‘Mm. Lemon. Is that lemon?’ Cal asked. ‘Tastes like lemon. Nice, though. Not too sour.’
A vein pulsed on the warden’s right temple. He closed the folder, very deliberately replaced the lid on his tin of candy, then stared equally deliberately at the point where Cal’s buttocks met his desktop.
It took a few seconds before Cal got the message.
‘Right. Yes. Sorry, been on my feet most of the day, just taking the weight off,’ he said, standing up. He flashed another beaming smile, and indicated the closed folder. ‘So, we good?’
The warden crossed his hands over the folder and tapped out another slow drum beat on it. ‘It appears there has been an administrative error,’ he admitted, making no effort to hide the fact that doing so caused him very real pain.
‘Hey, these things happen,’ said Cal. ‘You shouldn’t feel bad about it.’
‘I don’t,’ the warden said.
‘That’s the spirit,’ Cal said. ‘So, I guess I’ll just gather up my things…’ He patted down his orange jumpsuit. ‘Yep, looks like I’ve already got everything, so I guess I am ready to go!’
Cal leaned over and shook the guard’s hand. She stared down at it in surprise. ‘Audrey, thank you for your help, it’s been a pleasure. I hope we can do it again sometime.’
‘Uh, no problem.’
Cal winked at her, then turned to the warden and extended a hand across the desk. ‘John, I really appreciate you sorting everything out,’ he said. ‘If I were you, I’d get that damp patch looked at. It’s structurally unsafe, and from this angle looks like the trapped soul of a dead clown, and neither of those – in my opinion, anyway – are things a man in your position should have to put up with.’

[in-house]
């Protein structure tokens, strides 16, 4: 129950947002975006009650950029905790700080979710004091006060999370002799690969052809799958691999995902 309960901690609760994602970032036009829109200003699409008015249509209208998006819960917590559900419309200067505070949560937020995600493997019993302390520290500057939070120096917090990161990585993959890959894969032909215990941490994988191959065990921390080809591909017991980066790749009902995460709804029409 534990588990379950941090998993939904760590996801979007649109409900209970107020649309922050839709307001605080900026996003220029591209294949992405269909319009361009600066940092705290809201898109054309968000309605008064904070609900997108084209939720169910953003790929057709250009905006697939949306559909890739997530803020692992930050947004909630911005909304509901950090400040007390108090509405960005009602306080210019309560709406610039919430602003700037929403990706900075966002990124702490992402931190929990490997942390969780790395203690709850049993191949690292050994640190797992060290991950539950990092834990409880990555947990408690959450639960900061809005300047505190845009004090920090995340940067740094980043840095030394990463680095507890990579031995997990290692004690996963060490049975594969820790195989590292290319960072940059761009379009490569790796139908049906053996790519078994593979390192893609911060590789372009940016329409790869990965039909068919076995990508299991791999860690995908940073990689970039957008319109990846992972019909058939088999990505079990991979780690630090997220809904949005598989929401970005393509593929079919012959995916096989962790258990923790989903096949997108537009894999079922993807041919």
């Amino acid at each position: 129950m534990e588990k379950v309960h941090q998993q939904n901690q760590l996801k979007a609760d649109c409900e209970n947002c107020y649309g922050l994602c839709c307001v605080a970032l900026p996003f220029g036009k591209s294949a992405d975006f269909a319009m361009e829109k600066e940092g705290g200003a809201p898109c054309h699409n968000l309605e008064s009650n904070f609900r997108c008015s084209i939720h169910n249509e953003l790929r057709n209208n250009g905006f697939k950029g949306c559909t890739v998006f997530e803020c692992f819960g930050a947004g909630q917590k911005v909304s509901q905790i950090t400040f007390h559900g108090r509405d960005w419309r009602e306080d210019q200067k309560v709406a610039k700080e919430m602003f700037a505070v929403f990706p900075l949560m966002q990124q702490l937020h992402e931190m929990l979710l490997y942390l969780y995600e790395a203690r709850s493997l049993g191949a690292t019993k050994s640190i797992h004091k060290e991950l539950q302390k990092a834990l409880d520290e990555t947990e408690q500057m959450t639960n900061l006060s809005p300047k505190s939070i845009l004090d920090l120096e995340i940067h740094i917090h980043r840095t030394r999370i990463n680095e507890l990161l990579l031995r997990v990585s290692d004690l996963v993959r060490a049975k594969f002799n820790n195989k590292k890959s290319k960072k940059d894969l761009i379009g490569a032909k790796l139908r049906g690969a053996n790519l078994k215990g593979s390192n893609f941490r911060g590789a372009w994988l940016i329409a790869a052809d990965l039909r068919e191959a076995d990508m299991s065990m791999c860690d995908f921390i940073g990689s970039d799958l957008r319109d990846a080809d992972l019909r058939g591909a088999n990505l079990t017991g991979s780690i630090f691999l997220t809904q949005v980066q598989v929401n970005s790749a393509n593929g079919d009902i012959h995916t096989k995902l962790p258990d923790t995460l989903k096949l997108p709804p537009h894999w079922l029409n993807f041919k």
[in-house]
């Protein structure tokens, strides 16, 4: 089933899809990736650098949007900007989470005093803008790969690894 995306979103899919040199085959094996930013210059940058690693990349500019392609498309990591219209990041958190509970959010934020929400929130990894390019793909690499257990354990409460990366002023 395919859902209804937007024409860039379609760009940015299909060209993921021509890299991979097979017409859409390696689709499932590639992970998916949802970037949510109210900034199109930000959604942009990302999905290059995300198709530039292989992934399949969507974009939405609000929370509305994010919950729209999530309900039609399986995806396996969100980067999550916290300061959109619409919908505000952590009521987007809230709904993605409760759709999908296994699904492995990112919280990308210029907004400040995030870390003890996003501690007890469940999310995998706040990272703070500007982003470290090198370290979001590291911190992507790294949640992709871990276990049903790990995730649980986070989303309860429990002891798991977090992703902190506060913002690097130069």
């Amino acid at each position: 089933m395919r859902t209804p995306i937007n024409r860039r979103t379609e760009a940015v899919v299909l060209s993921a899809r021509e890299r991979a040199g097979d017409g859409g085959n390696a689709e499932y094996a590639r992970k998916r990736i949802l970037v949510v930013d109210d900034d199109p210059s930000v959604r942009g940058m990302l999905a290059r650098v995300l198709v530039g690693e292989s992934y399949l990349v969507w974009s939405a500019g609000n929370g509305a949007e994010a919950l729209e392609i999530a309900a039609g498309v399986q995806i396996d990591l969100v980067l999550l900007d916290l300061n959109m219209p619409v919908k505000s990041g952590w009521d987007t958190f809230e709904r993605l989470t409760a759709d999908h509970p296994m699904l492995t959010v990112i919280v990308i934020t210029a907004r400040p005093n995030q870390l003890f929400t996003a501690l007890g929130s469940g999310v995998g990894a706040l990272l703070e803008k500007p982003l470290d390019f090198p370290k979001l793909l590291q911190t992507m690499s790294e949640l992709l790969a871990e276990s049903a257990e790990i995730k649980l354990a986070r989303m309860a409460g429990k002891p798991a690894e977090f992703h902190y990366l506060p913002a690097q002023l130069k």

His eyes flicked from John to his outstretched hand and back again. He nodded encouragingly.
The warden’s chair creaked as he leaned back in it. ‘Unfortunately, Mr Carver, there are currently no prisoner transport options available to me.’
Cal’s smile wavered, just for a moment. ‘”No prisoner transport options”? What does that mean?’
‘I literally do not know another way of saying it,’ the warden said, the corners of his mouth tugging into a slight smirk. ‘I currently have no means at my disposal with which to transport you to Highvue.’
‘That’s fine. Know what? That’s totally fine. You could call me a cab,’ Cal suggested. ‘Audrey could come with me, if you’re worried about me running away. You’d be OK with that, right Audrey?’
‘Uh, yeah. Yeah, I could…’
‘No. Don’t worry. Prison transport will be arranged,’ the warden said.
Cal’s shoulders heaved with relief. ‘Really? That’s awesome! Thanks, John.’ He laughed. ‘You almost had me going there for a minute. I mean, the thought of spending another minute in this hellhole—’
Cal blinked several times in rapid succession. The warden leaned forwards in his chair again, steepling his hands in front of his face. Somewhere beyond the door behind Cal, a high-pitched alarm began to chime.
Space Team by Barry Hutchison is published by Zertex Media, priced £8.99.